Understanding the Categories and Risks of Open Source Licenses

If the software is distributed, companies should be aware of the obligations imposed by individual open-source licenses. Open source components should only be used if the governing licenses are known and the obligations are acceptable within the current context and business model.

Open source licenses can be roughly divided into 3 categories: Licenses with a strong copyleft effect, licenses with a limited or weak copyleft effect, and licenses without a copyleft effect (permissive licenses).

Permissive licenses also have obligations, e.g. the license text must be provided, but they have no impact on other parts of the product. Copyleft licenses, however, can broaden their scope. If copyleft-licensed software is combined with other software, e.g. by copy/paste or linking, the license requires the combination to be also licensed under the copyleft license, and consequently, made open source. Strong copyleft licenses cover all kinds of combinations, while weak/limited copyleft licenses exclude some of them, e.g. linking.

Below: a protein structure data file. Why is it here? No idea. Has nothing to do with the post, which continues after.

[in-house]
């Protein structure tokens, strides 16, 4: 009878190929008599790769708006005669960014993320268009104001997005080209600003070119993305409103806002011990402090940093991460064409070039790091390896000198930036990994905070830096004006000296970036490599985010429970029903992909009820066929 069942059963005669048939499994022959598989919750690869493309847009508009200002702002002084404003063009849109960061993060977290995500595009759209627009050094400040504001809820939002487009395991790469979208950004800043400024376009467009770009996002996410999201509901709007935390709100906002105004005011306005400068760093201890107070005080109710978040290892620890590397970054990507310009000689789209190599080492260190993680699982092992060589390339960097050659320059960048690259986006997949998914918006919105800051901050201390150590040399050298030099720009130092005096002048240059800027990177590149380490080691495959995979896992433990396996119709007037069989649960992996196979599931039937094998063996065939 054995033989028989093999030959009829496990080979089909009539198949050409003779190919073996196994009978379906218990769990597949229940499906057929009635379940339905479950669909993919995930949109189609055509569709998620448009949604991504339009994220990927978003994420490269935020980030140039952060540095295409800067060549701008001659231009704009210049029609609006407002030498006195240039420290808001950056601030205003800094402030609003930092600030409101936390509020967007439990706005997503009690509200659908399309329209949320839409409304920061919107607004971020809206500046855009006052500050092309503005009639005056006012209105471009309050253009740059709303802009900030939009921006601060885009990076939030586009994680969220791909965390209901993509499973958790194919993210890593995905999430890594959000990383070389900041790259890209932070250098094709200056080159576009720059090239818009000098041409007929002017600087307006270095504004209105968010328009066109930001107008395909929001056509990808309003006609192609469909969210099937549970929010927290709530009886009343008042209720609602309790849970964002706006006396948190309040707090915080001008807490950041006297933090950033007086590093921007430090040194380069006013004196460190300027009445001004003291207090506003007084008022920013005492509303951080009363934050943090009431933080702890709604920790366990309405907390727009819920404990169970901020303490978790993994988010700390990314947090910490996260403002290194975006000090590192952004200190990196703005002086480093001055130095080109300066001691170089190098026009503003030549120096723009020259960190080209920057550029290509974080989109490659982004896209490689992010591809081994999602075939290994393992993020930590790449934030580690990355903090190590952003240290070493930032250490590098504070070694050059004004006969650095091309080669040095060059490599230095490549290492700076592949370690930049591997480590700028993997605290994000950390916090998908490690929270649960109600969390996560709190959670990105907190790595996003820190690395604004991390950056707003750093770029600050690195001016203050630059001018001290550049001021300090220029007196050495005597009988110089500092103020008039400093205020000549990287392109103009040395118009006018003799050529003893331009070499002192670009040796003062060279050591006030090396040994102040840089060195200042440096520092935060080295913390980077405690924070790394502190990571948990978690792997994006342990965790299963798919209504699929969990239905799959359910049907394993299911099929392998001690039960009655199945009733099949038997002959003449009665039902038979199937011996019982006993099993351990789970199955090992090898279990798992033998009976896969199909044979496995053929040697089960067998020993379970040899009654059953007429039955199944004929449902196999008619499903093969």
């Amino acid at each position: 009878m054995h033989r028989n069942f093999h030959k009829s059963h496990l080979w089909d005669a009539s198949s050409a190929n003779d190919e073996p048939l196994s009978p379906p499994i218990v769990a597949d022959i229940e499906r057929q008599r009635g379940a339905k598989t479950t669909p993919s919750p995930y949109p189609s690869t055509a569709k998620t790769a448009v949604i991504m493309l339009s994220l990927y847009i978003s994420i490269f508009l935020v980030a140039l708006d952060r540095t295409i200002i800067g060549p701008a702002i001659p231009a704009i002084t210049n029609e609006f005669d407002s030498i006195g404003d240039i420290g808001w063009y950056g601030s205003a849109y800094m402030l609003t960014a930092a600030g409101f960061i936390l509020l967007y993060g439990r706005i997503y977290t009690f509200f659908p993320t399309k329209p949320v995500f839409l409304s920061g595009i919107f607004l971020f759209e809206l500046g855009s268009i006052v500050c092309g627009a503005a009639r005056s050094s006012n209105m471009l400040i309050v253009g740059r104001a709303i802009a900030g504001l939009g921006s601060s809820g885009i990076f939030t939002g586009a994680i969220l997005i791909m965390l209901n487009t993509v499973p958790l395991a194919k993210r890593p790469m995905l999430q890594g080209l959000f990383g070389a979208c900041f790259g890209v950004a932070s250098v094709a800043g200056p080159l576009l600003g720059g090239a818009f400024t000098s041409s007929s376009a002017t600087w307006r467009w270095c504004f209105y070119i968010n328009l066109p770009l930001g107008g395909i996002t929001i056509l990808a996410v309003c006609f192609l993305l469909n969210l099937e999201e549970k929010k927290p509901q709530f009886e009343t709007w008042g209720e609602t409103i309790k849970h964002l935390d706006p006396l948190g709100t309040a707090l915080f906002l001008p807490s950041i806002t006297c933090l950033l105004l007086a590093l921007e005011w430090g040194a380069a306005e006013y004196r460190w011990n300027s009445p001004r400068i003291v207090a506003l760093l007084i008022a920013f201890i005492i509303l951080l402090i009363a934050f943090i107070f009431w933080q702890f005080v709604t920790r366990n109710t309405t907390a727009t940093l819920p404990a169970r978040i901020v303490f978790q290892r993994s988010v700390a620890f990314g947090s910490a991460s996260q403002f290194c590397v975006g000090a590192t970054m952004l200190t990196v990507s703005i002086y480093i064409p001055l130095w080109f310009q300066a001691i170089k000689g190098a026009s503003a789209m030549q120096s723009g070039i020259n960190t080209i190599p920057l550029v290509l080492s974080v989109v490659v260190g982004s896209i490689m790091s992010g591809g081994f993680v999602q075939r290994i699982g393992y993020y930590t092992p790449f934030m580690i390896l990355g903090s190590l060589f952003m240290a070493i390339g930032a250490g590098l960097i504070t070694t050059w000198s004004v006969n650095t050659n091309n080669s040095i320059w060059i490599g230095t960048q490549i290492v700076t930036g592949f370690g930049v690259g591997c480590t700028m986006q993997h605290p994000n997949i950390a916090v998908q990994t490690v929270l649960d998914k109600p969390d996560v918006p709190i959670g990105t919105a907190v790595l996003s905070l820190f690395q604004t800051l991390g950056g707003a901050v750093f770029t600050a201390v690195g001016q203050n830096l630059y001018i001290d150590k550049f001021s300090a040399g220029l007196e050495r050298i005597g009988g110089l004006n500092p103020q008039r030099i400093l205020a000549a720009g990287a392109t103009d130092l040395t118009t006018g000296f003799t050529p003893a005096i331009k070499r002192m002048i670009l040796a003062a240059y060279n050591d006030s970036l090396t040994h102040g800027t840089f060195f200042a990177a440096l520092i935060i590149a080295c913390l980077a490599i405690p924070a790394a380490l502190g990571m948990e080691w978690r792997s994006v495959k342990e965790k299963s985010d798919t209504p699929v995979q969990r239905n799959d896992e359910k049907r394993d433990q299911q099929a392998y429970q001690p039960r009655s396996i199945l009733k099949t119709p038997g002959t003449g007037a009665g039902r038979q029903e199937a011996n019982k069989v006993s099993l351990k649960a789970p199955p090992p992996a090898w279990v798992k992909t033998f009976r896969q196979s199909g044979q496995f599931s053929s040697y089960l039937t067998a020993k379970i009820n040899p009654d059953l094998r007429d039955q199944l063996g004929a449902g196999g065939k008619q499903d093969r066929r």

The usage of open-source components under a copyleft license can lead to the fact that the entire software, including the self-developed code, must be made available under a free license.  

Possible Risks of components under Copyleft Licenses
For not respecting the copyleft license obligations, e.g. not providing the full source code of the combination, the consequences can be far-reaching, including preliminary injunctions, delivery stops or recalls, damage payments, profit skimming, unfair competition claims, and criminal charges. Especially for companies whose most valuable asset is their self-developed software, this can become a threat to their existence.

How to handle it

Open-source components with copyleft licenses should only be deployed if the resulting copyleft effect does not extend to code that you want to keep proprietary. To determine if proprietary code is affected by the copyleft effect, an understanding of both the software architecture and the specific copyleft provision of the open-source license is required. Developers should be aware of the copyleft concept, and rules should be defined on how and where such components are allowed to be used. The copyleft effect is triggered by incorporating the snippets into the codebase and often extends to the whole product. Establishing an effective Open Source management system is key to dealing with this, and the other risks associated with the use of open-source software.

BearingPoint Open Source Management Services

BearingPoint Open Source Management Services

Our expertise is dedicated to compliance and risk management across a diverse range of business situations, organizations, and marketplaces so you could gain full transparency on Open Source -specific risks.

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